Today’s events should be ‘exhibit A’ in why the next U.S. Government cannot leave the Israeli-Palestinian conflict to fester or try to ‘manage’ it – as long as it remains unresolved, it has a nasty habit of forcing itself onto the agenda. That can happen on terms dictated to the U.S. by the region (bad) or the U.S. can seek to set its own terms (far preferable). . . A consensus of sorts is emerging in the U.S. foreign policy establishment that this conflict needs to be resolved. . . It will require tenacity and bold ideas – in framing the solution, bringing in previously excluded actors, creating mechanisms to implement a deal (such as international forces) and utilizing the Saudi-led Arab Peace Initiative – but the alternative is far worse, its what we see today and it guarantees ongoing instability in a region of paramount importance to the United States.

I’m detecting a meme here. But it would really be nice if that meme had any substantive content.

Look: no one is against “solving” the conflict. The United States has long had a consensus that it should be solved: there just hasn’t been a way to do that satisfies the foreign policy goals of the relevant actors.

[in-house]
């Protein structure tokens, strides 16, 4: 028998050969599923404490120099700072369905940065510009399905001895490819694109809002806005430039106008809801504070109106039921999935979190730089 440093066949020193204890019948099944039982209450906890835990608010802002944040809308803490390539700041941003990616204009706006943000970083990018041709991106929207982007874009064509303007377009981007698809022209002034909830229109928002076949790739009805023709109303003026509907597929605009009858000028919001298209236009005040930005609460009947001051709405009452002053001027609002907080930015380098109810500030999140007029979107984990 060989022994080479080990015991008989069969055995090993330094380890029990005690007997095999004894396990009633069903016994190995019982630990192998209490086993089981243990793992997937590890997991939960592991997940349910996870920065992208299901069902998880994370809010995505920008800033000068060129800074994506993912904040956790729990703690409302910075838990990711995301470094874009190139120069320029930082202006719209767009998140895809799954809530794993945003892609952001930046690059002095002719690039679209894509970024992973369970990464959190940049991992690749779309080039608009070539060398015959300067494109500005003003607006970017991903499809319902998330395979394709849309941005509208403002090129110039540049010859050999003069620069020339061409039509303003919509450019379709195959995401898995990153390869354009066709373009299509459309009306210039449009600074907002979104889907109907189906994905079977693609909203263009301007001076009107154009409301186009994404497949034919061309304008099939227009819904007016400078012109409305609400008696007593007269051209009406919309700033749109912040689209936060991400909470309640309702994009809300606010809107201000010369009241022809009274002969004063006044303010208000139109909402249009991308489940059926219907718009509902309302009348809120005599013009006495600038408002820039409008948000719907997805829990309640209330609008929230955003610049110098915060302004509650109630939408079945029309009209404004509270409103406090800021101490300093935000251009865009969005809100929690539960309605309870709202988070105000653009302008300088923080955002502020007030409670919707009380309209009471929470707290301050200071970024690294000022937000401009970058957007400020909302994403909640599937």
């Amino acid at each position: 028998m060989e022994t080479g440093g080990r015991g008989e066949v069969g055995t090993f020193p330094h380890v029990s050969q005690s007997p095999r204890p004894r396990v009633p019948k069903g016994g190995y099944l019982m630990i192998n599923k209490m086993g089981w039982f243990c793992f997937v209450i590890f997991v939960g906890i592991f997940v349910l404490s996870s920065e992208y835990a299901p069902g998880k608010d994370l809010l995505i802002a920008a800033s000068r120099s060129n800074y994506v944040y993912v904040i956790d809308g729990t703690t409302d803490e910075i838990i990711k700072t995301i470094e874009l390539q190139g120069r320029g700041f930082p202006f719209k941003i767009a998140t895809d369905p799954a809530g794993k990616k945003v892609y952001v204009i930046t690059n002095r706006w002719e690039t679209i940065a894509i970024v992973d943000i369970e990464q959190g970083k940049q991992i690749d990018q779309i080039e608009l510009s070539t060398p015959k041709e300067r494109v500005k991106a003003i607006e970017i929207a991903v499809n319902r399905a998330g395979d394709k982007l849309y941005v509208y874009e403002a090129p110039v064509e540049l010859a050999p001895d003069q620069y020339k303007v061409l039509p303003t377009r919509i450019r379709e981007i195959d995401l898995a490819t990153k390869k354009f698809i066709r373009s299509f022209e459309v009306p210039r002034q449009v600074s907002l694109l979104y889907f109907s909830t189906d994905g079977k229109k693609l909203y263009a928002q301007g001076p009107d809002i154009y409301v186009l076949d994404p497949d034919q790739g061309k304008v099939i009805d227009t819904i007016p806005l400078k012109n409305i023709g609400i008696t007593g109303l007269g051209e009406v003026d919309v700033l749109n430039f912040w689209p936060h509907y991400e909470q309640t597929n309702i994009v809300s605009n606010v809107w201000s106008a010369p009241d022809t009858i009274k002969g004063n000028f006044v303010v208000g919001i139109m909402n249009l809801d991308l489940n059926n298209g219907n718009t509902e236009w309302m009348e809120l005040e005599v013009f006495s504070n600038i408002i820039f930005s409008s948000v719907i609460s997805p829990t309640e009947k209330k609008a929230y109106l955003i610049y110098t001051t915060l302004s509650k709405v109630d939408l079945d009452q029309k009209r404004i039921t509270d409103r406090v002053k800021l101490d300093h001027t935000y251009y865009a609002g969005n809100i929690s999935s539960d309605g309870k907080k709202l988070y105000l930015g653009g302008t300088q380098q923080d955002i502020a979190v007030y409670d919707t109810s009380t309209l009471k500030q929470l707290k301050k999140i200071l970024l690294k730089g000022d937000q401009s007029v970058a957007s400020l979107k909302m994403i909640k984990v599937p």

Jeez, both Israel and Hamas agree that the conflict should be solved–they just don’t agree on what that means. Israel would like to exist; Hamas would like it not to exist. How do you “solve” that?

I’ll come clean on how I would solve it: the Nusseibeh-Ayalon agreement, otherwise known as the “People’s Voice,” which says two states for two peoples, 1967 borders with one-to-one adjustments, Jerusalem split according to demographics, right of return to the Palestinian state but not to Israel.